Taiwan was hit by Typhoon Morakot in August 2009 resulting in significant damage and losses. About two-third of the counties were affected among which, Kaohsiung City and Pingtung counties located in Kaoping River basin were damaged strongly. Overtopping of the Kaoping river banks due to river inundation could increase the vulnerability of these counties. Although structural measures are widely adopted for flood protection in Taiwan, the structures can only cope with flooding up to their design standards. To mitigate the impact of flooding at extended scale, non-structural measures such as flood plain zoning, flood hazard mapping, flood warning, and flood forecasting have become critical options. Preparation of these measures depends on the understanding of the consequence of flooding, which can be simulated using flood inundation models, which can be accomplished by one dimensional (1D), two dimensional (2D) and coupled 1D- 2D numerical models. This work presents the development of a fully coupled hydrodynamic model using MIKE Flood integrating 1D river model (MIKE11) and 2D Digital Elevation model (MIKE 21) for the Kaoping River as a case study in Taiwan.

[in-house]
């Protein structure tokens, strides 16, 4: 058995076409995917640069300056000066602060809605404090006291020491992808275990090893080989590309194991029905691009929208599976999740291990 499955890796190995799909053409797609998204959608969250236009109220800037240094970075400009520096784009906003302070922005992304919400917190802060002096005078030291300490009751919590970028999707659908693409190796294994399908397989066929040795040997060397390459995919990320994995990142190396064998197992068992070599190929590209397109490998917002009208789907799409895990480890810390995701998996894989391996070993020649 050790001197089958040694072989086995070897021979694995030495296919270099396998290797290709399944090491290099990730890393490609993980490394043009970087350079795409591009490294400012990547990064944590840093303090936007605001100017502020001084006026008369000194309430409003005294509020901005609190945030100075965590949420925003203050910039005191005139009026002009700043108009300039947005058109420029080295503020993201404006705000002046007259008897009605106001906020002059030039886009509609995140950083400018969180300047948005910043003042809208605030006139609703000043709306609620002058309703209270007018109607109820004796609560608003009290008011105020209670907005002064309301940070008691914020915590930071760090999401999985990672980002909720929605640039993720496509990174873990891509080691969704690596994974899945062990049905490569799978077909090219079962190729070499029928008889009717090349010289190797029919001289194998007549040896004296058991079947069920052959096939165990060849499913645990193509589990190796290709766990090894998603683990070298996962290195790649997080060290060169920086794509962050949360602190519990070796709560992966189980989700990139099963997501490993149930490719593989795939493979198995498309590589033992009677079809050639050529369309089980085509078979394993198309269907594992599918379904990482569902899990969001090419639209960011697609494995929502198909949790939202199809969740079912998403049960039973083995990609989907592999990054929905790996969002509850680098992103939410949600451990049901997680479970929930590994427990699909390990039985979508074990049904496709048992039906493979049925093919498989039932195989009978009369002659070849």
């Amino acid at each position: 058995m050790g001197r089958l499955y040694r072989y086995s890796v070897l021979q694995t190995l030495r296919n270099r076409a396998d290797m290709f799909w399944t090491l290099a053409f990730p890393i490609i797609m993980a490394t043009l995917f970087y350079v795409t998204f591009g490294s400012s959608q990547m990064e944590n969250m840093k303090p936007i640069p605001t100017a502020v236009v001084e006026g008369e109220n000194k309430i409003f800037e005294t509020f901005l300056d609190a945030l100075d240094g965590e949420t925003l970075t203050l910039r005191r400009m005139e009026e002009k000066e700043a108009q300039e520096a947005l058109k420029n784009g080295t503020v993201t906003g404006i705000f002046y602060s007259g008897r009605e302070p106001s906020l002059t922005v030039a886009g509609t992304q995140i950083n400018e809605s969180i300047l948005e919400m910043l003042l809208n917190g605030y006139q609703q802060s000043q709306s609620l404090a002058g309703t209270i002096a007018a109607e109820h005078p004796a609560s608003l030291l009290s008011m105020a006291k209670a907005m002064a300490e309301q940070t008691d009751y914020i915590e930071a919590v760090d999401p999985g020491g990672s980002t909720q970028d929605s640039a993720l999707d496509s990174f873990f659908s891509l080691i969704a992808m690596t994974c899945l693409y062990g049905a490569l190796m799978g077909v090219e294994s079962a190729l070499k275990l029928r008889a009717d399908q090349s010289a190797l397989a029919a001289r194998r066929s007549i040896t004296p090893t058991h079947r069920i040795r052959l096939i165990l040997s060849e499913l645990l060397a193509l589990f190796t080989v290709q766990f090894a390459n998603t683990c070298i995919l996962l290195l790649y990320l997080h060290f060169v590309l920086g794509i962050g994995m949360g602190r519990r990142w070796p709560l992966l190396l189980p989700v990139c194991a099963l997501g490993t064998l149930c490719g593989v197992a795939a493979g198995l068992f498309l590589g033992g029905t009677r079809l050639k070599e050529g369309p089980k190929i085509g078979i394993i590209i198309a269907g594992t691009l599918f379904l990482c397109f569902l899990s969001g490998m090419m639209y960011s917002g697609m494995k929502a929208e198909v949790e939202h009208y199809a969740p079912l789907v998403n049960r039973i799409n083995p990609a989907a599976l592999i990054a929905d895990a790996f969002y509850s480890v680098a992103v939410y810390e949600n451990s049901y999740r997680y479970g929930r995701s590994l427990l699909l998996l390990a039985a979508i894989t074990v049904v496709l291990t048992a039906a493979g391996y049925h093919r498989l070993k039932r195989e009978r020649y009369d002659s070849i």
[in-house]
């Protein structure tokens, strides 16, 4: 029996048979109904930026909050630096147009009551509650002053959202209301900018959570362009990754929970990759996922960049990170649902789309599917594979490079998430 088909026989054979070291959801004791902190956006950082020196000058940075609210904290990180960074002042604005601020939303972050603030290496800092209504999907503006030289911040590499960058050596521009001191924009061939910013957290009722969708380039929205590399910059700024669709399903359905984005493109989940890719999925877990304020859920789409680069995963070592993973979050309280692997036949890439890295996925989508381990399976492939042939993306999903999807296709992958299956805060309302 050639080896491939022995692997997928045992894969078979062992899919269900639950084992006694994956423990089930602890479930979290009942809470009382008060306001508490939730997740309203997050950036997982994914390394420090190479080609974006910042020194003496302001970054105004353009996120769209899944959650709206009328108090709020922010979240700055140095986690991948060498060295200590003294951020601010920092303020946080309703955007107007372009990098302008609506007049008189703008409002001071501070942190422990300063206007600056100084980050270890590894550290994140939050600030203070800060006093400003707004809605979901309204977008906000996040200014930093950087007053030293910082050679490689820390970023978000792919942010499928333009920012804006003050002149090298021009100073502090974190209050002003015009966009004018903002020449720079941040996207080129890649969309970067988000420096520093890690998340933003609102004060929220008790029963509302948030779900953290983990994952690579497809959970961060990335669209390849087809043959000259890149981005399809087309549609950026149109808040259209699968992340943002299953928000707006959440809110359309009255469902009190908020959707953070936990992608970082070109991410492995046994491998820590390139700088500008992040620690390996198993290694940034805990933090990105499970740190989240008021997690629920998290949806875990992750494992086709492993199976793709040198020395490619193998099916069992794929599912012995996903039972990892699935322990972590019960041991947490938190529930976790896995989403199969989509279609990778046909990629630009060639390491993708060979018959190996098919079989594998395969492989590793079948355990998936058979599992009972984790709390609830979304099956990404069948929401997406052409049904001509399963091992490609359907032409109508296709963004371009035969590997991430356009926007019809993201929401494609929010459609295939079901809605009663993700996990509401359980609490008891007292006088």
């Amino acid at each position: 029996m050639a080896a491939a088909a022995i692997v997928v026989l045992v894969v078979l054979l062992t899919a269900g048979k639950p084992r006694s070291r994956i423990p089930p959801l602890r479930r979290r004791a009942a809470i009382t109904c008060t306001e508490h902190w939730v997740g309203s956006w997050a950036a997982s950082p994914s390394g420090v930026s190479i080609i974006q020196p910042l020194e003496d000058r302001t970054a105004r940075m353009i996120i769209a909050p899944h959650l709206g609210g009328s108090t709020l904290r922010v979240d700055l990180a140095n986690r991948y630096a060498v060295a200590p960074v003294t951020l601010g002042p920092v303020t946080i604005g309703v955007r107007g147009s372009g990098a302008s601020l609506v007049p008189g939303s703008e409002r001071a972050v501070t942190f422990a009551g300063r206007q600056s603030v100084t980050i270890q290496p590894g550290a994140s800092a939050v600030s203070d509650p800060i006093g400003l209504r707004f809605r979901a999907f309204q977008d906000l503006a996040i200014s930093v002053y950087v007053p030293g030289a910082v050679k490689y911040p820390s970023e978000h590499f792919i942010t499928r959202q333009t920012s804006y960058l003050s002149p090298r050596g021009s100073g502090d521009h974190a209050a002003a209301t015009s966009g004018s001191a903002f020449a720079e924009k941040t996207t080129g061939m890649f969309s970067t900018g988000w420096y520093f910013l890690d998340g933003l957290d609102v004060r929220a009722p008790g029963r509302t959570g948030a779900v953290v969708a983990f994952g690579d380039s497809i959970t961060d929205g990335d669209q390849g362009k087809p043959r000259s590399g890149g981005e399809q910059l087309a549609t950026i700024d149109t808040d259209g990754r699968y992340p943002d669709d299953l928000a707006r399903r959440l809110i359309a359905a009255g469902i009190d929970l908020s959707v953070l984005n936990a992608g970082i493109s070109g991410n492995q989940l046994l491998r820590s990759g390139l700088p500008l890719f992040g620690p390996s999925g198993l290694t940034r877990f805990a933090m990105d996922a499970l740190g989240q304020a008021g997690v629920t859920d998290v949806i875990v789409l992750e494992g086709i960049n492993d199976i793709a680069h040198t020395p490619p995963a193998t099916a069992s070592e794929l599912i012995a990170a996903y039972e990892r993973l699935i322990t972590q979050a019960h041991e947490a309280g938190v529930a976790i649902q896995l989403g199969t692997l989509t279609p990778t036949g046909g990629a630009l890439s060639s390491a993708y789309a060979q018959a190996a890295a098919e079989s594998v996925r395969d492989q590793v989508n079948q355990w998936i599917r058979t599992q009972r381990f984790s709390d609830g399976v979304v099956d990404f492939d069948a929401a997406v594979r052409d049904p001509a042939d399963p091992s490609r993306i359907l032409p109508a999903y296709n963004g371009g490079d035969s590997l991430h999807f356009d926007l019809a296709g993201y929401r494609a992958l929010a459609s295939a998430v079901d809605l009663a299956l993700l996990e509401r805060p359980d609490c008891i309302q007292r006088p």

to

Using SWMM5.1 to Develop a Stormwater Quality Model for a Small Town in Canada

Ana Sofijanic

Presenter:

Authors:

Ana Sofijanic, Michael Hulley, Daniela Loock and Yves Filion